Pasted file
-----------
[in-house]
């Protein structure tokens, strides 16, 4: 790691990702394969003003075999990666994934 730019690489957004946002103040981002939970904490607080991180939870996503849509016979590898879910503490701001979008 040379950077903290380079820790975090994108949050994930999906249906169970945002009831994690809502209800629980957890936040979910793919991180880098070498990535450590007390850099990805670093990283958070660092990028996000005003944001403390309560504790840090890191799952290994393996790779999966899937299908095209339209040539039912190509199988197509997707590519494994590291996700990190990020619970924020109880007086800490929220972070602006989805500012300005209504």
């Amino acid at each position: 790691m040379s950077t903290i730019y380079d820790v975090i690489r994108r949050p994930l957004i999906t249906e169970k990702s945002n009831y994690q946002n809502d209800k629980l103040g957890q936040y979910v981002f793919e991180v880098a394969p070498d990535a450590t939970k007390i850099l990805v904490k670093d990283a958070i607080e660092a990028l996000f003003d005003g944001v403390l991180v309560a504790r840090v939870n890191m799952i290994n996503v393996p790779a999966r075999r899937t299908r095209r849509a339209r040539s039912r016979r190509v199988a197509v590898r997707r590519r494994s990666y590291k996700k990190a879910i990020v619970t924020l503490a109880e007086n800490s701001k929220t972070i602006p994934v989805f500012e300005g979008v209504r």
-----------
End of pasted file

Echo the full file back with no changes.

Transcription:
[in-house]
């Protein structure tokens, strides 16, 4: 790691990702394969003003075999990666994934 730019690489957004946002103040981002939970904490607080991180939870996503849509016979590898879910503490701001979008 040379950077903290380079820790975090994108949050994930999906249906169970945002009831994690809502209800629980957890936040979910793919991180880098070498990535450590007390850099990805670093990283958070660092990028996000005003944001403390309560504790840090890191799952290994393996790779999966899937299908095209339209040539039912190509199988197509997707590519494994590291996700990190990020619970924020109880007086800490929220972070602006989805500012300005209504």
């Amino acid at each position: 790691m040379s950077t903290i730019y380079d820790v975090i690489r994108r949050p994930l957004i999906t249906e169970k990702s945002n009831y994690q946002n809502d209800k629980l103040g957890q936040y979910v981002f793919e991180v880098a394969p070498d990535a450590t939970k007390i850099l990805v904490k670093d990283a958070i607080e660092a990028l996000f003003d005003g944001v403390l991180v309560a504790r840090v939870n890191m799952i290994n996503v393996p790779a999966r075999r899937t299908r095209r849509a339209r040539s039912r016979r190509v199988a197509v590898r997707r590519r494994s990666y590291k996700k990190a879910i990020v619970t924020l503490a109880e007086n800490s701001k929220t972070i602006p994934v989805f500012e300005g979008v209504r």